Obama administration cracks down on hidden airline fees

An aircraft flies past the control tower as it prepares to land at New York's John F Kennedy Airport, May 25, 2015. (TREVOR COLLENS/AFP/Getty Images)

The Obama administration is cracking down on hidden airline fees associated with luggage, seat assignments, changing or canceling flights. (TREVOR COLLENS/AFP/Getty Images)

NEW YORK — The Obama administration is cracking down on airlines’ “hidden fees.”

The new rules, adopted by the Department of Transportation on Tuesday, will also require the airlines to collect expanded information on late flights, mishandled bags, even damaged wheelchairs.

The DOT wants airlines to make clear to customers any extra costs associated with luggage, seat assignments, changing or canceling flights.

“When American families and workers travel – whether for a long-awaited vacation or to get to a last-minute meeting – they deserve to know exactly what they’re buying. And they deserve to get what they pay for – without hidden fees or last-minute complications,” the White House said in a release.

While airlines already are required to reimburse bag fees when bags are lost, the new rules would require reimbursement of bag fees when luggage is “substantially delayed.”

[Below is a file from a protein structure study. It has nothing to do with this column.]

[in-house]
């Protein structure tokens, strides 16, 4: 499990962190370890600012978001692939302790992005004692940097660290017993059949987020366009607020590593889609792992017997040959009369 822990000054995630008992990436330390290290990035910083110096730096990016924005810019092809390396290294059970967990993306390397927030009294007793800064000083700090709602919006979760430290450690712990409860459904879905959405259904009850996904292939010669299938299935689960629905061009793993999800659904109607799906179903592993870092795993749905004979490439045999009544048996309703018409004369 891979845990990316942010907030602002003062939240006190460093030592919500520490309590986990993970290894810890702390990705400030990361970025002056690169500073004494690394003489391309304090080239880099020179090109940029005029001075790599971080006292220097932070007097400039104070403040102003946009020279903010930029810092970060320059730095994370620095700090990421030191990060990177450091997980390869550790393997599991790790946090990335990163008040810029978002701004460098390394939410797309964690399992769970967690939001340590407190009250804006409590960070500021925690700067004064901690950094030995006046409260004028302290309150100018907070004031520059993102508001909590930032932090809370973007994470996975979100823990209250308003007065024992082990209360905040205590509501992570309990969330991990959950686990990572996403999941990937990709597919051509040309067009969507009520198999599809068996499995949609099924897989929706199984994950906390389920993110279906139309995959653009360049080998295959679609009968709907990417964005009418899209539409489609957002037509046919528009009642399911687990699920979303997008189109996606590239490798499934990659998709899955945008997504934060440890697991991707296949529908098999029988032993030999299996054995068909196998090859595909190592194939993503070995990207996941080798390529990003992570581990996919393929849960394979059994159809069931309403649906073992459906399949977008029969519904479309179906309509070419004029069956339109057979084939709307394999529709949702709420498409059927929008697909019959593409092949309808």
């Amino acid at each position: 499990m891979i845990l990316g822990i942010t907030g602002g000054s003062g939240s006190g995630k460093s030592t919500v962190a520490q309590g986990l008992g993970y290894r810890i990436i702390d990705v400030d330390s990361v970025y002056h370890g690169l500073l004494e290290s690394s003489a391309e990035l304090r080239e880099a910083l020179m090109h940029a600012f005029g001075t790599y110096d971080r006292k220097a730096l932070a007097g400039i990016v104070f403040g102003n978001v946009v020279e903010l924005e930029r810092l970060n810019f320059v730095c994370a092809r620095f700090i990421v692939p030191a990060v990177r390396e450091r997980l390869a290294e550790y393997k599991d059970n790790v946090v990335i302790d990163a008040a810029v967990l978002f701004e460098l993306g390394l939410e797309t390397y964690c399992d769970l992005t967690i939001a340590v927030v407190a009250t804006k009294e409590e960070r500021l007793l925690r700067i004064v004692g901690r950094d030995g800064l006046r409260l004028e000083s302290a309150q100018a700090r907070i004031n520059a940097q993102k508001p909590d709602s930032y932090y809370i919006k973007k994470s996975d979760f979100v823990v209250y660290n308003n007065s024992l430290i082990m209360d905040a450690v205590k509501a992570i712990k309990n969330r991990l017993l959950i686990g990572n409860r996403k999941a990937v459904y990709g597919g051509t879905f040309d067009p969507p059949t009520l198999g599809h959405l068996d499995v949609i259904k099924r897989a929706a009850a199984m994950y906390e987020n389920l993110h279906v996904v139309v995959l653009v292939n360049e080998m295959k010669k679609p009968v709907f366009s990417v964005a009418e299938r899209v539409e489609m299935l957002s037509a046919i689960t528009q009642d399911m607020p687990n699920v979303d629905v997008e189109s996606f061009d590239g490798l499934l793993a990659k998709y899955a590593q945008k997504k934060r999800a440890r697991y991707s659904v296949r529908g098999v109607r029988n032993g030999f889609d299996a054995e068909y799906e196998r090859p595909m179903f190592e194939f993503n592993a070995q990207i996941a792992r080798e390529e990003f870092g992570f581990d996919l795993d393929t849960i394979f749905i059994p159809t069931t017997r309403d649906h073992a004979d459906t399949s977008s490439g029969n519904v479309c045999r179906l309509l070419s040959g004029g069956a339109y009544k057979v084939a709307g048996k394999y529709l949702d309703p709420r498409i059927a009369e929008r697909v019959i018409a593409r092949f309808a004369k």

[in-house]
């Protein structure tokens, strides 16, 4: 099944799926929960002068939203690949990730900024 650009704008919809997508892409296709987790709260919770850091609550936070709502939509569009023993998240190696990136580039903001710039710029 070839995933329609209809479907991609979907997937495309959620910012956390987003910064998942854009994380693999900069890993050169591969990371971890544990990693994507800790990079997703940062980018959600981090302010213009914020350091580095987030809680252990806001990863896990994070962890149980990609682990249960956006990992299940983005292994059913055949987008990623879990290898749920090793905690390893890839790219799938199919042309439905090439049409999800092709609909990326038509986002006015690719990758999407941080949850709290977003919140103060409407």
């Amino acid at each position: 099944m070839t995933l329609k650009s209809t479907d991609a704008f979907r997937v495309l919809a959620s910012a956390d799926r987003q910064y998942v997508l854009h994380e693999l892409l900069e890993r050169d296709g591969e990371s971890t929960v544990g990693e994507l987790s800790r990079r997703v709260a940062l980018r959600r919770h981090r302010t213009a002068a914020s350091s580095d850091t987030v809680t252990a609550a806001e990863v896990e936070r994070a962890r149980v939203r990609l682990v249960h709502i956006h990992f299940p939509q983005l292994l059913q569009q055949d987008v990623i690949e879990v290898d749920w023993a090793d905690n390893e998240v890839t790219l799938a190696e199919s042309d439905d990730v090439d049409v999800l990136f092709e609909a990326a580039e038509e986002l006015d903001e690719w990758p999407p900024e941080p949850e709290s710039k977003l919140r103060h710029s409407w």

Other changes the federal government is calling for include requiring large U.S. airlines to report on how often they mishandle wheelchairs so air travelers with disabilities can easily compare carriers.

The new rules also require U.S. airlines to report performance data for smaller subsidiaries that fly under its banner.

The administration says its actions build on rules issued in December 2009 and April 2011 aimed at enhancing airline passenger protections.

The 2009 and 2011 rules prohibited airlines from forcing passengers to remain on board aircraft on the tarmac for more than three hours on domestic flights and more than four hours on international flights, with exceptions for safety, security and air traffic control-related reasons. The tarmac delay rule has virtually eliminated excessive tarmac delays.